How many mounting methods are there for proximity switches?

- Oct 11, 2019-

How many mounting methods are there for proximity switches?

There are two installation methods for general proximity switches: flush mounting and non-flush mounting;


1. Flush installation: the proximity switch head can be installed flush with the metal mounting bracket;


2. Non-flush installation: The proximity switch head cannot be installed flush with the metal mounting bracket.



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In general, proximity switches that can be flush mounted can also be mounted non-flush, but non-flush mounted proximity switches cannot be flush mounted. This is because the proximity switch head that can be flush mounted is shielded, and when it is flush mounted, it does not detect the metal mounting bracket, and the non-flush-mounted proximity switch does not have a shield. When flush mounted, it can A metal installation was detected. Because of this, the sensitivity of a non-flush-mounted proximity switch is greater than that of a flush mount, and can be selected according to actual needs in practical applications.


Note: The flush installation is a popular statement. Corresponding to our Schneider proximity sensor is embedded, non-flush installation corresponding to Schneider proximity sensor is non-buried.


How is the proximity switch installed?

First, the proximity switch is a type of switch, except that the on/off of the switch is determined by the action of the specific substance approaching and moving away. For example, the proximity switch as a limit on a general-purpose CNC machine tool controls the opening and closing of the metal block on the sensing surface. Depending on the application, the sensor can be metal, non-metal or human. The inductive switch can be divided into two lines and three lines according to the lead, and can be divided into PNP and NPN according to the polarity, and is normally open and normally closed according to the on/off state of the contact.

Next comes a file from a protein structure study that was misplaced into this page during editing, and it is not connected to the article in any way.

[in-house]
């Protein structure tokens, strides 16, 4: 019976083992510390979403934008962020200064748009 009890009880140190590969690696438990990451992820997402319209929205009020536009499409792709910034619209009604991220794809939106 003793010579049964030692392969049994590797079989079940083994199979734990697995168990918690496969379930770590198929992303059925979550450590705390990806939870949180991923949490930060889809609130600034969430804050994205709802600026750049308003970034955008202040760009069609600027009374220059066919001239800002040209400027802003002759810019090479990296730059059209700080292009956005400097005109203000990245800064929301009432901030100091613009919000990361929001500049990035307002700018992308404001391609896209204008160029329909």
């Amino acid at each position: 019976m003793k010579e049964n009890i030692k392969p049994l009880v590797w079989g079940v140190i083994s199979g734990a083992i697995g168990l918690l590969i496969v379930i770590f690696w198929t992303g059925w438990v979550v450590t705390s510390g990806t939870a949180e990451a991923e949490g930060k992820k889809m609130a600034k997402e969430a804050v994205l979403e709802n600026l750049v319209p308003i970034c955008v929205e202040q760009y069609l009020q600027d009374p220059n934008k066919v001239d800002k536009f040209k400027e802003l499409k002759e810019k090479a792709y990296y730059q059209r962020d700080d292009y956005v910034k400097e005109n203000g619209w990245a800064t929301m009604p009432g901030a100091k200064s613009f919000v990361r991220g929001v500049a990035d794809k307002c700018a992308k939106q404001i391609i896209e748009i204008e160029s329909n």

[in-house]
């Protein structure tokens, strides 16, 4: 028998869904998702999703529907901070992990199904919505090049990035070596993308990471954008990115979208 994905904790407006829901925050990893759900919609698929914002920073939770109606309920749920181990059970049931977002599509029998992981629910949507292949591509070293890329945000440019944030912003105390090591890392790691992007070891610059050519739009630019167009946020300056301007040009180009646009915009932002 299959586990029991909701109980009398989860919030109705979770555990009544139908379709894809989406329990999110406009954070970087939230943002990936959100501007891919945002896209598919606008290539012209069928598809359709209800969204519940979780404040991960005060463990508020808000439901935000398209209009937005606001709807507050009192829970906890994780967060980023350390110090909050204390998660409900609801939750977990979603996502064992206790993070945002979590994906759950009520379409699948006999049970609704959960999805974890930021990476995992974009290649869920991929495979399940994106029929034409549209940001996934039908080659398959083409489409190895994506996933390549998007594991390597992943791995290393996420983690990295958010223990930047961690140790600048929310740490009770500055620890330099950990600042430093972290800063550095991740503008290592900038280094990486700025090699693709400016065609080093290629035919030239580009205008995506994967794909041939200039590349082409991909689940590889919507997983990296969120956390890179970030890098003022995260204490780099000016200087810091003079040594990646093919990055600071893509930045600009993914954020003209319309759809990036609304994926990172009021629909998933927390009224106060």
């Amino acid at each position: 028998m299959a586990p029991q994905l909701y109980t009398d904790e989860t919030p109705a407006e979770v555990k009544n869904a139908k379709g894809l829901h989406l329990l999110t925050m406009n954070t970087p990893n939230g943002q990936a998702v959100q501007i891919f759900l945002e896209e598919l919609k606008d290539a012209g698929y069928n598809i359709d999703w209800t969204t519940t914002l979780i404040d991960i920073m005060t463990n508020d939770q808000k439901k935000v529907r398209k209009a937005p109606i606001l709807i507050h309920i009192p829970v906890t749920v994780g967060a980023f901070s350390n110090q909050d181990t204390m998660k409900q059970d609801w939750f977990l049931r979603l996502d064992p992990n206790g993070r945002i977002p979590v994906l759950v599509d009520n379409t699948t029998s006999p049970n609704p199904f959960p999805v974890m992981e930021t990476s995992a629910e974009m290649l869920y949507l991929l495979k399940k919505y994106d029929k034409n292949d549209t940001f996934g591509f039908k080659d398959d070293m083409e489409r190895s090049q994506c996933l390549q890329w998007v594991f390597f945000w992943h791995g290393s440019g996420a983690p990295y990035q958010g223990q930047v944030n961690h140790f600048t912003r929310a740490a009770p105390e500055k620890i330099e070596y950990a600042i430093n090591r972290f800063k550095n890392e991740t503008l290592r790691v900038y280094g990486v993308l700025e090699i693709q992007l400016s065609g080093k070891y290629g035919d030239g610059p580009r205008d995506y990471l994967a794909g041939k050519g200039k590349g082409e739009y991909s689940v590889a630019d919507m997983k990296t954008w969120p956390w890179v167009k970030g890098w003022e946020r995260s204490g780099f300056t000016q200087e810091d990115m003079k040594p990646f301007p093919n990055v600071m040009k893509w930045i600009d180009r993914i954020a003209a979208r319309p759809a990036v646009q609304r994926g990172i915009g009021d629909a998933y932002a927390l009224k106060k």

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The proximity switch arch line has a brown line blue line and a black line. The DC type is connected to the positive brown, the blue is connected to the negative level, and the black is the output. When the three-wire PNP is normally open, when there is no induction (multimeter DC file, red pen is connected to brown wire, black pen is connected to black wire), the black line voltage is the power supply voltage. When there is induction, the black line (the multimeter's red pen is connected to the positive pole) has a voltage of about 0v. (The corresponding plc or other device input indicator should respond at this time). Of course, the voltage between the brown line and the blue line is the power supply voltage. The voltage between the normally closed black line and the brown line is opposite to that of the normally open.


Because of this, the sensitivity of a non-flush-mounted proximity switch is greater than that of a flush mount, and can be selected according to actual needs in practical applications. The proximity sensor consists of high frequency oscillation, detection, amplification, triggering, and output circuits.